During the 2009 recession, many shippers reduced capacity by retiring older vessels, leading to fewer options for transporting goods. At this time, the supply chain, as a leading indicator to the economy proved that a recession was in place because pricing dipped to all time lows. During the COVID-19 pandemic, many ports experienced disruptions due to reduced staffing and social distancing measures, leading to delays in unloading cargo and a backlog of ships waiting to dock.
In 2021, travel and other restrictions to contain the spread of the virus led to reduced availability of air cargo, which further strained supply chains. In terms of recession concerns, the 2009 recession was characterized by a decline in demand for goods and services, leading to a contraction of the global economy.
COVID-19 pandemic led to massive government stimulus programs and concerns about inflation have increased due to supply chain disruptions, increased shipping costs, and shortages of raw materials, leading to potential risks for future economic growth.
High Prices and High Demand
Regardless of the increases in supply chain costs, demand for import containers rose every month from March 2021 through June 2022.
Below is a reflection of the price increases from the SCFI and the consistent rise over the past 13 months.
In this period, consumer goods remained flat. Flat consumer prices combined with additional access to cash (money printing) added to the demand for more. Customers were consistently questioning how much higher can pricing go as the economy continued upward.
Pricing is a reflection of the demand and as the demand for containers rises, so will the price. However, once the demand ceases, carriers will be forced to reduce rates. See the below chart from freightwaves highlighting the demand, mirroring the price above. With demand rising since March 2021 and remaining high….until June 2022. But then what happens? Why?
In Q4 2021, I had the opportunity to sit in on an economist speaking about this very phenomenon. He went into granular detail about the US Economic state at the time and moving forward. The elevated shipping prices we were seeing had not made their way all the way through the supply chain yet. These elevated prices would not be felt by the consumer until earliest Q1.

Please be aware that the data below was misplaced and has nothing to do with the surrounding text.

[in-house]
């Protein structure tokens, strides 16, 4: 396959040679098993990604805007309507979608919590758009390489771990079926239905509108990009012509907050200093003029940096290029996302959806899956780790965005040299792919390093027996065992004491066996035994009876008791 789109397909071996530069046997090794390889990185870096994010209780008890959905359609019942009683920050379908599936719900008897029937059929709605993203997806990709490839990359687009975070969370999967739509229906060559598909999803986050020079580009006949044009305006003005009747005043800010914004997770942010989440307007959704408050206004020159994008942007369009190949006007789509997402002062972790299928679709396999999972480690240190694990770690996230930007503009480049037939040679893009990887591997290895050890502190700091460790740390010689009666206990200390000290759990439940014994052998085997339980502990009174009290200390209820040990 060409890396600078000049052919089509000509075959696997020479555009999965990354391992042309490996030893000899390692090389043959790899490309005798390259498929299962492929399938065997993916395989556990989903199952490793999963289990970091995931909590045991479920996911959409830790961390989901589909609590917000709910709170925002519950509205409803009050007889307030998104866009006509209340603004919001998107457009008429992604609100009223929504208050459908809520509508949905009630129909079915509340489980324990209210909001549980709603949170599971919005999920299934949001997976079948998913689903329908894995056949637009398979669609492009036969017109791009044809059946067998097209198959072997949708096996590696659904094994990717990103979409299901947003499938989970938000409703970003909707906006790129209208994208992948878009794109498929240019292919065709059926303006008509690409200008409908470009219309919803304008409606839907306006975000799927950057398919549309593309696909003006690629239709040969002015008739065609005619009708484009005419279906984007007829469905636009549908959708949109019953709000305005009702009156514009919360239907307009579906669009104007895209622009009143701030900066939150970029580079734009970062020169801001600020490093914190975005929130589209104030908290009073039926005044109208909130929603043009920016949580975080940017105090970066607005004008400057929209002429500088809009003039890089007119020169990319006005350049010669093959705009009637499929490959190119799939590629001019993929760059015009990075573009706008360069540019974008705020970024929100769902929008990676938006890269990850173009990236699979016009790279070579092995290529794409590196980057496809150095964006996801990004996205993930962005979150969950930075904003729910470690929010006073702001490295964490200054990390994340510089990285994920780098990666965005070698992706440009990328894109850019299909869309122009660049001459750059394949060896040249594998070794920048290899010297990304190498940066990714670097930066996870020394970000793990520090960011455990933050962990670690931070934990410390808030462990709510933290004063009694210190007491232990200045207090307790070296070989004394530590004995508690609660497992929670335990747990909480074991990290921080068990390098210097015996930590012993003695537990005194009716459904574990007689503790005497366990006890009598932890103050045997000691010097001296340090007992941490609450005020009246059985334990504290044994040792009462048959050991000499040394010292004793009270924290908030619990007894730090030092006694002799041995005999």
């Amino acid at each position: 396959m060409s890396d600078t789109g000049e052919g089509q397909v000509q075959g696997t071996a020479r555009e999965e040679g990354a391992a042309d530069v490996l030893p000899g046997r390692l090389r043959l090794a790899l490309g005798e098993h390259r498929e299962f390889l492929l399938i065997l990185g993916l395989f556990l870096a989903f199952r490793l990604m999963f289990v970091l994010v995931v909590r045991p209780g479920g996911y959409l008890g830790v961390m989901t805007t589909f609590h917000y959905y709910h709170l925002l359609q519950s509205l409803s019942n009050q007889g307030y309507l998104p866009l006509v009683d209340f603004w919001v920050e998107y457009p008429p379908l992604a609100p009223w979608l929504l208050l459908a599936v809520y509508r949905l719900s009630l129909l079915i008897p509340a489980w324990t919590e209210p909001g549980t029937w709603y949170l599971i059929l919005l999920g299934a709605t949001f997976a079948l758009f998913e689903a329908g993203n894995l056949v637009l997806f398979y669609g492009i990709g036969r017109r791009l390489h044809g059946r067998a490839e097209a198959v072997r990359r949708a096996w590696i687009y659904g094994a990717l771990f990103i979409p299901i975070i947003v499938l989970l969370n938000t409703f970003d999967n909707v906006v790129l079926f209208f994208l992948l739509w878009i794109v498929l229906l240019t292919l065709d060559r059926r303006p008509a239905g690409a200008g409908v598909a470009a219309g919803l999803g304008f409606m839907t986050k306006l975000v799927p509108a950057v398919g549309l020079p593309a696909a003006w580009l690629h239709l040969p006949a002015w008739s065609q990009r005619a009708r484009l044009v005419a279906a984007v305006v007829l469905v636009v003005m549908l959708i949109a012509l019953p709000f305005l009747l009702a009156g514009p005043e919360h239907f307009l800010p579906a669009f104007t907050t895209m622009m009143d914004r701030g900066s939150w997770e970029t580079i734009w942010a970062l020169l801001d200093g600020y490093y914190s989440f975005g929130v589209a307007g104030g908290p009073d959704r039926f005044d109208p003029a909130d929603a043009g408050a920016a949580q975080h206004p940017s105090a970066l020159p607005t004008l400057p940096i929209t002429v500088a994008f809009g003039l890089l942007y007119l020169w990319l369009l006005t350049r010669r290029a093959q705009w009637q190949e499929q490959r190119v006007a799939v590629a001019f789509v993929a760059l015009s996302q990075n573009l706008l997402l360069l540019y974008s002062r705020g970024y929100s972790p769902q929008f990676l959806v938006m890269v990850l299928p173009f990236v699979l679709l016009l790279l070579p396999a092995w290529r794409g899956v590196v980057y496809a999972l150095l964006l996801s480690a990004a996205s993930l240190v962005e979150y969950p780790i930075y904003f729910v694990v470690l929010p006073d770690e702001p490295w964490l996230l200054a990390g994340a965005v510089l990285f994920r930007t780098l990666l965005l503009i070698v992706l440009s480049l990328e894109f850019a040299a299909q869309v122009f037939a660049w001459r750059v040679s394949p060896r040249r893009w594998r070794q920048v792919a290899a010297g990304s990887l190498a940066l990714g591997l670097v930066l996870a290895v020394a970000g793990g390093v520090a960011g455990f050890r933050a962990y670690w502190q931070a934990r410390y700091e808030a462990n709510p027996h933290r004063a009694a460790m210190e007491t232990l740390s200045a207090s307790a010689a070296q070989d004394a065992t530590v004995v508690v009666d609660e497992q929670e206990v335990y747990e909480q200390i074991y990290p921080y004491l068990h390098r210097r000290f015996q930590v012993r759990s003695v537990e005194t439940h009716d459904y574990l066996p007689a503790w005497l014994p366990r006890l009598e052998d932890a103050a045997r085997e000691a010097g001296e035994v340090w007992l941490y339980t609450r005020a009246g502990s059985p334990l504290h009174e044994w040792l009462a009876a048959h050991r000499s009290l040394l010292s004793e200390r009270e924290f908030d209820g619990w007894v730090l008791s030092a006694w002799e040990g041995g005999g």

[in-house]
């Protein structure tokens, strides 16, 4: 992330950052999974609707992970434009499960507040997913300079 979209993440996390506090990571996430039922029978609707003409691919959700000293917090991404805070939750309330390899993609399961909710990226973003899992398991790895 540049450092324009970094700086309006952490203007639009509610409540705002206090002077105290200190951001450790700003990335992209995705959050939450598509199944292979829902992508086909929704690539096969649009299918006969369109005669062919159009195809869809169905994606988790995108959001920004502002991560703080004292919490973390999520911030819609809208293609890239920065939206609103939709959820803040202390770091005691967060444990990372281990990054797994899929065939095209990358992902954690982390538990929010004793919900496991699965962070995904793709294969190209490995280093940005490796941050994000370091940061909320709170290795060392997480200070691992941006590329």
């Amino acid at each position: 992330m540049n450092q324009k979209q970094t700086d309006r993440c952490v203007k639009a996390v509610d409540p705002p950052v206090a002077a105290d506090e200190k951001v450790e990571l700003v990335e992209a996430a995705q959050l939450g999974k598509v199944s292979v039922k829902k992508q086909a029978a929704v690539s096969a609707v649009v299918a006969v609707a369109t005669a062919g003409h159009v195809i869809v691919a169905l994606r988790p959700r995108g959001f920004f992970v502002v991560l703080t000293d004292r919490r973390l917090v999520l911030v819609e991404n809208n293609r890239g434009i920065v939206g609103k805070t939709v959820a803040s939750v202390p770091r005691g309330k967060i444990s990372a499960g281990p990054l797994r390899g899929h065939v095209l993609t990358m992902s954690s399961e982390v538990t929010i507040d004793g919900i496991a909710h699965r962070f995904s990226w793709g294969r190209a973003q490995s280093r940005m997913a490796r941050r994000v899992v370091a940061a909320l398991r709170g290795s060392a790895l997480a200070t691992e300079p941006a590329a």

Consumers Feel the Pain
These elevated supply chain prices have resulted in a wave of inflationary concerns across the nation; yet, the economy reportedly is doing well. . The Ukraine Invasion is also having an effect on food goods and some increase on fuel.
Consumers see the increase in total supply chain costs from the past 2 years and it is drastically reducing demand. Perhaps it is due to the tripling of the fuel + grain increases + transport increases that have caused this sudden drop.
The overall decrease in imports is 36% from all countries. Already, ocean prices have begun to fall and the “premium” rates. As of February 2023, shipping rates have decreased 90% in some lanes with no delays at Asia ports.
Is this a sign that prices will come down as well? Already, factories are reporting decreased lead time which is a sign that US Purchase orders are decreasing and/or cancelling. Inventory levels are fully stocked here in the US already. If the transportation increases were not felt for 6-9 months, perhaps consumers will begin to see these “REDUCED” prices by Q1-Q2 2023?
The X Factor in this scenario is the Ukraine conflict and the effect it is having and will continue to have on fuel and food products. However, it does seem logical that at least 1 factor causing inflation is on a downward trend.